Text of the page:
This comes as the EU-Israel Association Council is holding its first meeting in a decade today. Ahead of the talks, Amnesty International said in a statement, “Israel is committing the crime of apartheid against Palestinians. This is a crime against humanity requiring the EU to hold Israel’s leaders to account, and to ensure it in no way supports their apartheid system. Any cooperation must focus on dismantling Israel’s cruel system of oppression and domination.”
Palestinian leaders are condemning a proposal by Britain’s new Prime Minister Liz Truss to move the United Kingdom’s Embassy from Tel Aviv to Jerusalem. So far, the U.S. is virtually alone among nations in recognizing Jerusalem as Israel’s capital, after then-President Trump relocated the U.S. Embassy there in 2018. Palestinian Prime Minister Mohammad Shtayyeh spoke from Ramallah on Monday.
Prime Minister Mohammad Shtayyeh: “Any change in the status quo in Jerusalem would undermine the two-state solution and will be considered a tacit recognition of the city’s annexation to Israel, which will encourage the occupying state and the settlers’ radical groups to continue their aggression toward our people and toward the Islamic and Christian holy sites in Jerusalem.”
Japan’s government has condemned North Korea’s military after it test-fired a ballistic missile over the Japanese island of Hokkaido, triggering an emergency alert for 5 million residents. The missile reportedly flew for nearly 3,000 miles before crashing into the Pacific far to the east of Japan, which would make it North Korea’s longest test flight of a missile to date. This comes after Japan and South Korea joined trilateral, U.S.-led naval war games last week in waters off the Korean Peninsula.
President Biden visited Puerto Rico on Monday, where he pledged U.S. disaster relief, two weeks after Hurricane Fiona collapsed the island’s electrical grid with high winds, storm surge and heavy flooding. Speaking from the Port of Ponce on Puerto Rico’s southern coast, Biden pledged to send “every single dollar” promised to Puerto Rico by the federal government.
President Joe Biden: “We know that the climate crisis and more extreme weather are going to continue to hit this island and hit the United States overall. And as we rebuild, we have to ensure that we build it to last. We’re particularly focused on the power grid.”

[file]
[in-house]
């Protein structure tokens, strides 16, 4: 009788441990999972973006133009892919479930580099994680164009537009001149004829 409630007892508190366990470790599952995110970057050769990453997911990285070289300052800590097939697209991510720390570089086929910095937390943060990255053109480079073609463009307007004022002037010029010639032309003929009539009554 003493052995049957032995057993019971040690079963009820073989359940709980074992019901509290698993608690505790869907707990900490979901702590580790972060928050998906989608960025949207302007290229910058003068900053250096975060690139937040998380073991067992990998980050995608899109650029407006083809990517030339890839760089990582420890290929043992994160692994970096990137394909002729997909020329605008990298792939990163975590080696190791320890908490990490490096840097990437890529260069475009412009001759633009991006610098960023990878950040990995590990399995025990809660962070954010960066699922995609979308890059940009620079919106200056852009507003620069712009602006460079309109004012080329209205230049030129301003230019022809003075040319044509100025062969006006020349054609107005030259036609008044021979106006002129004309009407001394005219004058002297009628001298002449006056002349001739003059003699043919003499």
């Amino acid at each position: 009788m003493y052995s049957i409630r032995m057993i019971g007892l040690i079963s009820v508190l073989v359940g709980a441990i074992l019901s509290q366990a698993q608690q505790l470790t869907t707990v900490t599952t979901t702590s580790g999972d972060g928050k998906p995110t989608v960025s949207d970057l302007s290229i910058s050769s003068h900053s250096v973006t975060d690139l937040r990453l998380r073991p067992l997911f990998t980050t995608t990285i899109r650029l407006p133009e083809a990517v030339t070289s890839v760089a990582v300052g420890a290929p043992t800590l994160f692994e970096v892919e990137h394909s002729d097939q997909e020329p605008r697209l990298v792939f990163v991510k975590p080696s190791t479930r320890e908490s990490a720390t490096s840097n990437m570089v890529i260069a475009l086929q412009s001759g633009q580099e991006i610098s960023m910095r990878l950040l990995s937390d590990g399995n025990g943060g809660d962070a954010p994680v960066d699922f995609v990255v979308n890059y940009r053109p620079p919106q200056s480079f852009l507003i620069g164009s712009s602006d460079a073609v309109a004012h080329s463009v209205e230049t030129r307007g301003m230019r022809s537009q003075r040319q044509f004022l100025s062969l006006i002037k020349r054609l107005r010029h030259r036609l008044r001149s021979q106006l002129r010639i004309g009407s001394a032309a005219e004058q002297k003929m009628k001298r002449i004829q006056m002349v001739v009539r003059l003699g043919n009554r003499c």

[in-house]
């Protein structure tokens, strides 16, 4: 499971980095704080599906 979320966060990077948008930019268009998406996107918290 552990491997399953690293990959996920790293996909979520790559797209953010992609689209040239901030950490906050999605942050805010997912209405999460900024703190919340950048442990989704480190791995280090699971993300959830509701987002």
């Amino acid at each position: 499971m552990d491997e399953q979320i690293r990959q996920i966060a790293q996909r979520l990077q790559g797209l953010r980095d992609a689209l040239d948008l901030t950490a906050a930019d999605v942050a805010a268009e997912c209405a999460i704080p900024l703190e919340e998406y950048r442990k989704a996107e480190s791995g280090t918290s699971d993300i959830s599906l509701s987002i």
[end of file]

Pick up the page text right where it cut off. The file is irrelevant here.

Biden pledged $60 million in additional funding to shore up Puerto Rico’s levees, fortify flood walls and create a new flood warning system. His pledge came as FEMA Administrator Deanne Criswell said the cost of repairing Puerto Rico’s electrical grid would require “billions” of dollars. Tomorrow Biden will tour parts of Florida devastated by Hurricane Ian. The storm’s death toll has topped 100, with search and rescue crews on warning they’re likely to uncover more bodies in hard-hit parts of Florida’s Gulf Coast in the coming days.
The University of Idaho has warned its employees not to discuss contraception with students or to provide reproductive health counseling — at the risk of being fired and charged with a felony. Since the Supreme Court’s ruling in June that overturned federal abortion rights under Roe v. Wade, Idaho has seen nearly all abortions outlawed under a so-called trigger law passed in 2019. Last week, the university’s general counsel wrote in an email to faculty and staff that officials will also enforce a law dating back to 1867 — when Idaho was a territory — making it a crime to advertise abortion services and birth control. Civil liberties groups have condemned the guidance as a violation of free speech on campus. Adam Steinbaugh is an attorney with the Foundation for Individual Rights and Expression.
Adam Steinbaugh: “The First Amendment protects the rights of university faculty at public universities and colleges to discuss matters in class that are relevant to the class. The First Amendment protects that. And if you were telling them that if they are seen to promote abortion in their class or academic work, they could wind up in handcuffs, that’s a First Amendment problem.”
In sports news, a yearlong independent investigation has documented systemic abuse of players at all levels of women’s soccer, including the National Women’s Soccer League. The lead investigator was Sally Yates, who briefly served as acting attorney general. In a statement, Yates said, “Our investigation has revealed a league in which abuse and misconduct — verbal and emotional abuse and sexual misconduct — had become systemic, spanning multiple teams, coaches and victims.” Yates went on to say, “Abuse in the NWSL is rooted in a deeper culture in women’s soccer, beginning in youth leagues, that normalizes verbally abusive coaching and blurs boundaries between coaches and players.” The independent investigation comes a year after two coaches in the National Women’s Soccer League were fired over abuse allegations.